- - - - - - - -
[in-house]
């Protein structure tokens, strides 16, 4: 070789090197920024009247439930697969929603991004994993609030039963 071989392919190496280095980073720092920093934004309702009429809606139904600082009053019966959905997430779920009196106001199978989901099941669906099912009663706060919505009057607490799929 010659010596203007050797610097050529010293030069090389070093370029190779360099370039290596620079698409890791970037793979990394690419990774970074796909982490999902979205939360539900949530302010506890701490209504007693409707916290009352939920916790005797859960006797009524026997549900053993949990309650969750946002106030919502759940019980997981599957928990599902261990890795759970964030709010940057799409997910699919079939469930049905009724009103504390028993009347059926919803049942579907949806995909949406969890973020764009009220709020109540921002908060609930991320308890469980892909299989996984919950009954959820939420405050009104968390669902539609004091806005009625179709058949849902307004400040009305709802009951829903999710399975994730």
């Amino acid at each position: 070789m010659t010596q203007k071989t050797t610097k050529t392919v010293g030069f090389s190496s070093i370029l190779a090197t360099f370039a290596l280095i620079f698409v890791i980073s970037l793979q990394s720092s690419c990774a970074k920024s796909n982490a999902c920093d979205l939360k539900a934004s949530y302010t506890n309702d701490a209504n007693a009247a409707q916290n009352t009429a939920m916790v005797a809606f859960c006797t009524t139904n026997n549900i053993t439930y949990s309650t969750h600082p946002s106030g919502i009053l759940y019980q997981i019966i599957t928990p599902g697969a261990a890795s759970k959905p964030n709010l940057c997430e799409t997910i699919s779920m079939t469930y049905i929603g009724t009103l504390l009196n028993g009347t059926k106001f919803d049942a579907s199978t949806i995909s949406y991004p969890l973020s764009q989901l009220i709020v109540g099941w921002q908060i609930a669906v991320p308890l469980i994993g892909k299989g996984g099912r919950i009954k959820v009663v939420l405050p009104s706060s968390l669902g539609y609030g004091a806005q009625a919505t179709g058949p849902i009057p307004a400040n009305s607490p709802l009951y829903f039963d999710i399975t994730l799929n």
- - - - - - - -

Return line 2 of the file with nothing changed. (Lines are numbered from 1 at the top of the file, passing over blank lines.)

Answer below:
């Protein structure tokens, strides 16, 4: 070789090197920024009247439930697969929603991004994993609030039963 071989392919190496280095980073720092920093934004309702009429809606139904600082009053019966959905997430779920009196106001199978989901099941669906099912009663706060919505009057607490799929 010659010596203007050797610097050529010293030069090389070093370029190779360099370039290596620079698409890791970037793979990394690419990774970074796909982490999902979205939360539900949530302010506890701490209504007693409707916290009352939920916790005797859960006797009524026997549900053993949990309650969750946002106030919502759940019980997981599957928990599902261990890795759970964030709010940057799409997910699919079939469930049905009724009103504390028993009347059926919803049942579907949806995909949406969890973020764009009220709020109540921002908060609930991320308890469980892909299989996984919950009954959820939420405050009104968390669902539609004091806005009625179709058949849902307004400040009305709802009951829903999710399975994730």